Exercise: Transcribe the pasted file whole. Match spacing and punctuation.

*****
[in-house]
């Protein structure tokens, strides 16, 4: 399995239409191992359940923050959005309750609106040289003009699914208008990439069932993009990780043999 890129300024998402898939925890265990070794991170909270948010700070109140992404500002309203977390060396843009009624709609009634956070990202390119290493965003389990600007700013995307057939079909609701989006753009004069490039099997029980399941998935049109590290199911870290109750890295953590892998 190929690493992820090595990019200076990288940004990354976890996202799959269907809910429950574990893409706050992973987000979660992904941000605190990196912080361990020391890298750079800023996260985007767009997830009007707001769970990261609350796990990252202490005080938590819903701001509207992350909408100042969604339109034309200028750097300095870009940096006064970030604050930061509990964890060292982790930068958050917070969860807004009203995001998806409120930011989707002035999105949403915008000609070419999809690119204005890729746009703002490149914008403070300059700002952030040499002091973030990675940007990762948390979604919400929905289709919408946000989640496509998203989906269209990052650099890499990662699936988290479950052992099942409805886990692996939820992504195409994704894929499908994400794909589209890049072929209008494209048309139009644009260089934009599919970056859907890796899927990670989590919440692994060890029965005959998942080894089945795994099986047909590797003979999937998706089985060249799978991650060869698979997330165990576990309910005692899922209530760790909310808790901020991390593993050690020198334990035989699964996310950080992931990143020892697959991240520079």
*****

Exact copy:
[in-house]
């Protein structure tokens, strides 16, 4: 399995239409191992359940923050959005309750609106040289003009699914208008990439069932993009990780043999 890129300024998402898939925890265990070794991170909270948010700070109140992404500002309203977390060396843009009624709609009634956070990202390119290493965003389990600007700013995307057939079909609701989006753009004069490039099997029980399941998935049109590290199911870290109750890295953590892998 190929690493992820090595990019200076990288940004990354976890996202799959269907809910429950574990893409706050992973987000979660992904941000605190990196912080361990020391890298750079800023996260985007767009997830009007707001769970990261609350796990990252202490005080938590819903701001509207992350909408100042969604339109034309200028750097300095870009940096006064970030604050930061509990964890060292982790930068958050917070969860807004009203995001998806409120930011989707002035999105949403915008000609070419999809690119204005890729746009703002490149914008403070300059700002952030040499002091973030990675940007990762948390979604919400929905289709919408946000989640496509998203989906269209990052650099890499990662699936988290479950052992099942409805886990692996939820992504195409994704894929499908994400794909589209890049072929209008494209048309139009644009260089934009599919970056859907890796899927990670989590919440692994060890029965005959998942080894089945795994099986047909590797003979999937998706089985060249799978991650060869698979997330165990576990309910005692899922209530760790909310808790901020991390593993050690020198334990035989699964996310950080992931990143020892697959991240520079």